Same as many of you, we (my wife and two kids) go to the grocery store to stock the fridge and shelves. What we are noticing, as many of you have noticed as well is that “hidden” inflation.
Inflation right in front of your eyes is the easiest to spot. We have all seen that as well. You go to buy a gallon of milk that was $3.00 last week and this week it is $3.20. You get the idea. However, hidden inflation, may not be that obvious … at first.
I read a fascinating article called the “Oreo Cookie Inflation”. In this article, the author writes about how he previously purchased a package of Oreo cookies and it contained three rows of fifteen cookies each for a total of forty-five cookies. Fast forward to a few weeks after that and the same package of Oreo cookies that cost the same three dollars or so, now had three rows of thirteen cookies each for a total of thirty-nine cookies. Six less than what the author previously received.
That is hidden inflation. It’s paying the same price for a product that you perceive to be equal to what you received previously, when in fact, as is the case with this author’s story, six cookies less.
The veggies section of your local grocery store is no different. Even though many veggies do not come in packages (although some do), you can be hit with inflation. Whether it be the hidden variety or the price per pound increasing ever so slightly.
If you grow your own, though, you really are immune to the price increase. Your tomato, cucumber, pepper, and other plants will produce (varying natural factors a side i.e. insects, weather etc), regardless of the rising cost of fuel or political bantering.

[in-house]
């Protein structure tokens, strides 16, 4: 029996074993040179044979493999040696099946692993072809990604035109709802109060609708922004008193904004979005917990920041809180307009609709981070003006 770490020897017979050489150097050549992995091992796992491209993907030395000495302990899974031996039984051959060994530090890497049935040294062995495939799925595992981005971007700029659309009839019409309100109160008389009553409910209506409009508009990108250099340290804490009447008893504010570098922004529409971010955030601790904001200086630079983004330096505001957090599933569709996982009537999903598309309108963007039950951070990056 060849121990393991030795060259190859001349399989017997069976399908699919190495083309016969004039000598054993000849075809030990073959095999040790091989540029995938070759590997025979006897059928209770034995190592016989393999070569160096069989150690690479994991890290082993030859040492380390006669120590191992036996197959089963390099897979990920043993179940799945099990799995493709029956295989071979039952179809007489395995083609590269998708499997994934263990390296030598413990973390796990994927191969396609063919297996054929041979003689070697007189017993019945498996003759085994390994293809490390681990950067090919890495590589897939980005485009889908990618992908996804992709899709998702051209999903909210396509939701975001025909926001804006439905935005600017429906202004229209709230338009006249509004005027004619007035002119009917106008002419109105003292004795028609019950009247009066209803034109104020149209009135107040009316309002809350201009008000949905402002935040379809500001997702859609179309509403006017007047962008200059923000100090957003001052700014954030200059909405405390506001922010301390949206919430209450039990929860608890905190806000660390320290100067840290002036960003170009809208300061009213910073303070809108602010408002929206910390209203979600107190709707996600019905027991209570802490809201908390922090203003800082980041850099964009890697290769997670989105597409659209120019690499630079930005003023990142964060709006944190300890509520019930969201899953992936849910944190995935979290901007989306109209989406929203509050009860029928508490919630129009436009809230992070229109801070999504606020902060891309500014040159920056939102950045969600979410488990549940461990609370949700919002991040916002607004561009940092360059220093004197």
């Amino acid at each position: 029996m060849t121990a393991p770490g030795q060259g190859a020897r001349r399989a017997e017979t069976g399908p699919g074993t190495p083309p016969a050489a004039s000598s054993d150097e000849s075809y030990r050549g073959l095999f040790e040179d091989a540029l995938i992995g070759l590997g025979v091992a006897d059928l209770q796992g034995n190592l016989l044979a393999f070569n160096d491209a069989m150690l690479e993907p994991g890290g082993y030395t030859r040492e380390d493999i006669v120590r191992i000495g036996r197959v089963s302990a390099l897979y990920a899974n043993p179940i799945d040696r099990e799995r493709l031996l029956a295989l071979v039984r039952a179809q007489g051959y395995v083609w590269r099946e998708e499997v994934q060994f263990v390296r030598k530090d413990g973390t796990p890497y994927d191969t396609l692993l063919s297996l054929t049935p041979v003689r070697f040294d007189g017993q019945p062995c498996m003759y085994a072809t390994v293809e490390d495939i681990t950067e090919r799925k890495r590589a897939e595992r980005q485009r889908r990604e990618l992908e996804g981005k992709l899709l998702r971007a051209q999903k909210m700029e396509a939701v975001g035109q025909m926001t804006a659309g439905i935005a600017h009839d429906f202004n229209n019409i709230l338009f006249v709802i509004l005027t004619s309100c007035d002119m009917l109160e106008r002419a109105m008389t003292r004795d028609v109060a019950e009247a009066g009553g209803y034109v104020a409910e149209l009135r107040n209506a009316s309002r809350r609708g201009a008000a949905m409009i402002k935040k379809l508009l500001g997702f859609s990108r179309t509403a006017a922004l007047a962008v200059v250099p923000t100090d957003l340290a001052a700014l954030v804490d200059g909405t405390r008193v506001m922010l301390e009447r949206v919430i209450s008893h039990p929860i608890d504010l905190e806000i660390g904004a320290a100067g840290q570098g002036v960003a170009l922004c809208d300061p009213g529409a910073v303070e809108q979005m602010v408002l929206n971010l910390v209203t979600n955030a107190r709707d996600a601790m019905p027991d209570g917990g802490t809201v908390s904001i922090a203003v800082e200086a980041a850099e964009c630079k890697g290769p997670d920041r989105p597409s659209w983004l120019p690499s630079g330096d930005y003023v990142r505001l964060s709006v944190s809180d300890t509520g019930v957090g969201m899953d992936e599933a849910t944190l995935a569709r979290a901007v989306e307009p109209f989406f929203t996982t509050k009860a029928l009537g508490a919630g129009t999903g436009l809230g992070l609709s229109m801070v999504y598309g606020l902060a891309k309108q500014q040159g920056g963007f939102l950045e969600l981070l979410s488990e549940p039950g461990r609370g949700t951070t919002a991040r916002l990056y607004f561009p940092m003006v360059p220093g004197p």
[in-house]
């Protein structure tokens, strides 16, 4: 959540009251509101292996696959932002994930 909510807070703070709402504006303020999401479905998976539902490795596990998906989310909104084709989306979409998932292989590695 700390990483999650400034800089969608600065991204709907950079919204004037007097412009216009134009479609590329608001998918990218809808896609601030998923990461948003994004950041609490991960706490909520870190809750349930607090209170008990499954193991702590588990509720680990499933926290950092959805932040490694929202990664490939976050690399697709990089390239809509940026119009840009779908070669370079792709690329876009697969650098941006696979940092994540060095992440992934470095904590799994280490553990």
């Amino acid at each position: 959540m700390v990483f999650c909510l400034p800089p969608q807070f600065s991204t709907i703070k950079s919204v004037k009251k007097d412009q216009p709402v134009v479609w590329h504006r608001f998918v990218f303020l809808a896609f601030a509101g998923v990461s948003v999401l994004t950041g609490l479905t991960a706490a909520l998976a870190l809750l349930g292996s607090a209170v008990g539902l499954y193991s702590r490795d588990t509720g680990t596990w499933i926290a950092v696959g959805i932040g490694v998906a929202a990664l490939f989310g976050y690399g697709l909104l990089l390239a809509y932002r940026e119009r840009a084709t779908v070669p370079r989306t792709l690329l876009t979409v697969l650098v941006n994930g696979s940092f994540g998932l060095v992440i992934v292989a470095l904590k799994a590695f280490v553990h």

A study conducted by the USDA claimed that one tomato plant can produce as much as $50 in tomatoes. Do you believe that number? I certainly do! Last year my neighbor picked more than fifty pounds of Roma tomatoes from two plants. That’s a lot of tomatoes. Other varieties such as grape or cherry produce in high volume as well.
While inflation may make that cost of your seed packet to rise a few pennies, or becomes victim to “hidden” inflation via receiving less seeds for the price you paid before, the cost per seed is still, literally hundredths of a cent per seed. If you can start your entire vegetable garden from seed, select varieties that are high volume producers, learn some canning techniques, you can literally shield yourself from the rising costs of veggies.
About the Author
Mike Podlesny is the author of Vegetable Gardening for the Average Person: A Guide to Vegetable Gardening for the rest of us, the moderator for the largest vegetable gardening page on Facebook and creator of the monthly Seeds Club.
|Watch the video below to learn more about Mike`s Seeds of the Month Club:|